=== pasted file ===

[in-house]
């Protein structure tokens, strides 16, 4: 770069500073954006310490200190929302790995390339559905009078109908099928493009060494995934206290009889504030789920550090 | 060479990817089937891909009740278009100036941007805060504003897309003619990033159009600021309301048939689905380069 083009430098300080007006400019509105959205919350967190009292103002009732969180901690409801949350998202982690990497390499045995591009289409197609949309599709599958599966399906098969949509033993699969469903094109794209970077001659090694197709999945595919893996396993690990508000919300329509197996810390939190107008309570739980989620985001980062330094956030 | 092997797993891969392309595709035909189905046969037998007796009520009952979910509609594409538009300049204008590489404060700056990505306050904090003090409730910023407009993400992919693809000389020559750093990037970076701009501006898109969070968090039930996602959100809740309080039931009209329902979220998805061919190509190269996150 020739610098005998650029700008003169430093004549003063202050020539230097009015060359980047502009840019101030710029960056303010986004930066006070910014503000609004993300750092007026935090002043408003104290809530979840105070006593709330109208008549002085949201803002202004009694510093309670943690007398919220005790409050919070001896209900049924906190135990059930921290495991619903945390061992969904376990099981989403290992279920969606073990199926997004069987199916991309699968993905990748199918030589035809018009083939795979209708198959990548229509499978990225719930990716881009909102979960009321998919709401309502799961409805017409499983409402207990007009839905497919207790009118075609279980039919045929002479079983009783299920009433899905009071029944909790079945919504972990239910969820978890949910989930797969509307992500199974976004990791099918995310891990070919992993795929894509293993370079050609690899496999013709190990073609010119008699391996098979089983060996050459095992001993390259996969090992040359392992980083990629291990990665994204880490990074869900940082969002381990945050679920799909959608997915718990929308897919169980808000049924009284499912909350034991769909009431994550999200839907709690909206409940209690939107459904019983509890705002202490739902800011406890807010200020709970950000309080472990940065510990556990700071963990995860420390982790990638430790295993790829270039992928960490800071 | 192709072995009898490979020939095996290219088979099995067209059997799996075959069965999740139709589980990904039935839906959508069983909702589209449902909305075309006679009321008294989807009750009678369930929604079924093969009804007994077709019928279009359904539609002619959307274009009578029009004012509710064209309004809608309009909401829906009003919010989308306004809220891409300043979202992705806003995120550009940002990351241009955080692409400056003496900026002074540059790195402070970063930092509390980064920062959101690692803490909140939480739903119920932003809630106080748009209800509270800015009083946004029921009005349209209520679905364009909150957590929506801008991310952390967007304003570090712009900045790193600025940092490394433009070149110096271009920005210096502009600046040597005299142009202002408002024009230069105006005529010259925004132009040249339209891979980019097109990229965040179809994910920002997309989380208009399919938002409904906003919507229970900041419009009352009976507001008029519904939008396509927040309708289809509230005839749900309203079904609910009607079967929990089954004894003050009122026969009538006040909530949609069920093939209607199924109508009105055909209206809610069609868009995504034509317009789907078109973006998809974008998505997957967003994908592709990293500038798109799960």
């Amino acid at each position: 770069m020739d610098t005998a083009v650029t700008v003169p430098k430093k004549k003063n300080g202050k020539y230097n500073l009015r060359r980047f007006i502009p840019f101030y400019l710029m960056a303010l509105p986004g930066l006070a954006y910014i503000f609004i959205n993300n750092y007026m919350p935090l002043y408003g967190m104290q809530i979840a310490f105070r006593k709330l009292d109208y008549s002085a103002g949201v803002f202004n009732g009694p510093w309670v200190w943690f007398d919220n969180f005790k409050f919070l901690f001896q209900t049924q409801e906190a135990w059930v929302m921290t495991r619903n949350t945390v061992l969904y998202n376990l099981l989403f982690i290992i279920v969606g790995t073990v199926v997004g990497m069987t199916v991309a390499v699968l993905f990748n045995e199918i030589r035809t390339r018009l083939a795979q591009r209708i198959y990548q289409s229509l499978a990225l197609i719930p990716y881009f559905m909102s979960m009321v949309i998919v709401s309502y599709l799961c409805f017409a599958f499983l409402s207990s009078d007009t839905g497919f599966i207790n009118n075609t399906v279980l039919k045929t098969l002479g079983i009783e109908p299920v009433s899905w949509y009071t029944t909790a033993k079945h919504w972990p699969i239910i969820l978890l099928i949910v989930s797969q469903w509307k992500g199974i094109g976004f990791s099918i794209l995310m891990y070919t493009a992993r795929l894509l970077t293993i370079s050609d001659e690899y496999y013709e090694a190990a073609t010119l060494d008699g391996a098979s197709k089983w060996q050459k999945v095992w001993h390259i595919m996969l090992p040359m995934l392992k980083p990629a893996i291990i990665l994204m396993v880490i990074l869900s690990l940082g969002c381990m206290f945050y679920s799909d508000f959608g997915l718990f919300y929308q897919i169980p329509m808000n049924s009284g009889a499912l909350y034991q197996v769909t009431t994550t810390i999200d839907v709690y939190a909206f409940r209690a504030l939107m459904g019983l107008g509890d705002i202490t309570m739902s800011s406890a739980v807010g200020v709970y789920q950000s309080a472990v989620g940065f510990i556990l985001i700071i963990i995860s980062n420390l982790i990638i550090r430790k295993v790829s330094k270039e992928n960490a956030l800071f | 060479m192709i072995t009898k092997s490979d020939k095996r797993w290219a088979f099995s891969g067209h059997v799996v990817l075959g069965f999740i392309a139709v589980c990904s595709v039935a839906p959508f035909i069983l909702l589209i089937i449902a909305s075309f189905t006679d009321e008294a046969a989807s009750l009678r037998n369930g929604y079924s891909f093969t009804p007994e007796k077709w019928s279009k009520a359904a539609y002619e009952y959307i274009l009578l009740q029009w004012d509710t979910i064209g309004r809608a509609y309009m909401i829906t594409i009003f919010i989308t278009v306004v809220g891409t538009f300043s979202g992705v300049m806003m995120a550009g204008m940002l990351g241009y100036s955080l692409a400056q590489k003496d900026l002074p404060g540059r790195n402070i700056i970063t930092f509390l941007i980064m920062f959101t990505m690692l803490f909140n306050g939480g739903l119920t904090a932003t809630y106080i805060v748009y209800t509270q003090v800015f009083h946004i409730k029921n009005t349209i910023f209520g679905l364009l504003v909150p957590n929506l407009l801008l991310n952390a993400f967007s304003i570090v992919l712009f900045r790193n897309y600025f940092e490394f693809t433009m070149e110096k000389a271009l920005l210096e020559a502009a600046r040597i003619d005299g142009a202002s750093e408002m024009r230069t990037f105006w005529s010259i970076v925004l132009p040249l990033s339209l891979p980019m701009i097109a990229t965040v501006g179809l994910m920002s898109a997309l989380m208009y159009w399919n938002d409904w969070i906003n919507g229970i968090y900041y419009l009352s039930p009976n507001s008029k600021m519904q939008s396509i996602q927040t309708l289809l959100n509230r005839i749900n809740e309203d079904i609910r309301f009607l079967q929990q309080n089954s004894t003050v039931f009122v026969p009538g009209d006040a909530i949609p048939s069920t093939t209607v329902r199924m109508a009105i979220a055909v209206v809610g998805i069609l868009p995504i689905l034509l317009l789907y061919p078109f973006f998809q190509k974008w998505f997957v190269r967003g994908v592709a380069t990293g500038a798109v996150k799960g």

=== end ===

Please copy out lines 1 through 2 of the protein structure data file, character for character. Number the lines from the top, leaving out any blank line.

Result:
[in-house]
């Protein structure tokens, strides 16, 4: 770069500073954006310490200190929302790995390339559905009078109908099928493009060494995934206290009889504030789920550090 | 060479990817089937891909009740278009100036941007805060504003897309003619990033159009600021309301048939689905380069 083009430098300080007006400019509105959205919350967190009292103002009732969180901690409801949350998202982690990497390499045995591009289409197609949309599709599958599966399906098969949509033993699969469903094109794209970077001659090694197709999945595919893996396993690990508000919300329509197996810390939190107008309570739980989620985001980062330094956030 | 092997797993891969392309595709035909189905046969037998007796009520009952979910509609594409538009300049204008590489404060700056990505306050904090003090409730910023407009993400992919693809000389020559750093990037970076701009501006898109969070968090039930996602959100809740309080039931009209329902979220998805061919190509190269996150 020739610098005998650029700008003169430093004549003063202050020539230097009015060359980047502009840019101030710029960056303010986004930066006070910014503000609004993300750092007026935090002043408003104290809530979840105070006593709330109208008549002085949201803002202004009694510093309670943690007398919220005790409050919070001896209900049924906190135990059930921290495991619903945390061992969904376990099981989403290992279920969606073990199926997004069987199916991309699968993905990748199918030589035809018009083939795979209708198959990548229509499978990225719930990716881009909102979960009321998919709401309502799961409805017409499983409402207990007009839905497919207790009118075609279980039919045929002479079983009783299920009433899905009071029944909790079945919504972990239910969820978890949910989930797969509307992500199974976004990791099918995310891990070919992993795929894509293993370079050609690899496999013709190990073609010119008699391996098979089983060996050459095992001993390259996969090992040359392992980083990629291990990665994204880490990074869900940082969002381990945050679920799909959608997915718990929308897919169980808000049924009284499912909350034991769909009431994550999200839907709690909206409940209690939107459904019983509890705002202490739902800011406890807010200020709970950000309080472990940065510990556990700071963990995860420390982790990638430790295993790829270039992928960490800071 | 192709072995009898490979020939095996290219088979099995067209059997799996075959069965999740139709589980990904039935839906959508069983909702589209449902909305075309006679009321008294989807009750009678369930929604079924093969009804007994077709019928279009359904539609002619959307274009009578029009004012509710064209309004809608309009909401829906009003919010989308306004809220891409300043979202992705806003995120550009940002990351241009955080692409400056003496900026002074540059790195402070970063930092509390980064920062959101690692803490909140939480739903119920932003809630106080748009209800509270800015009083946004029921009005349209209520679905364009909150957590929506801008991310952390967007304003570090712009900045790193600025940092490394433009070149110096271009920005210096502009600046040597005299142009202002408002024009230069105006005529010259925004132009040249339209891979980019097109990229965040179809994910920002997309989380208009399919938002409904906003919507229970900041419009009352009976507001008029519904939008396509927040309708289809509230005839749900309203079904609910009607079967929990089954004894003050009122026969009538006040909530949609069920093939209607199924109508009105055909209206809610069609868009995504034509317009789907078109973006998809974008998505997957967003994908592709990293500038798109799960």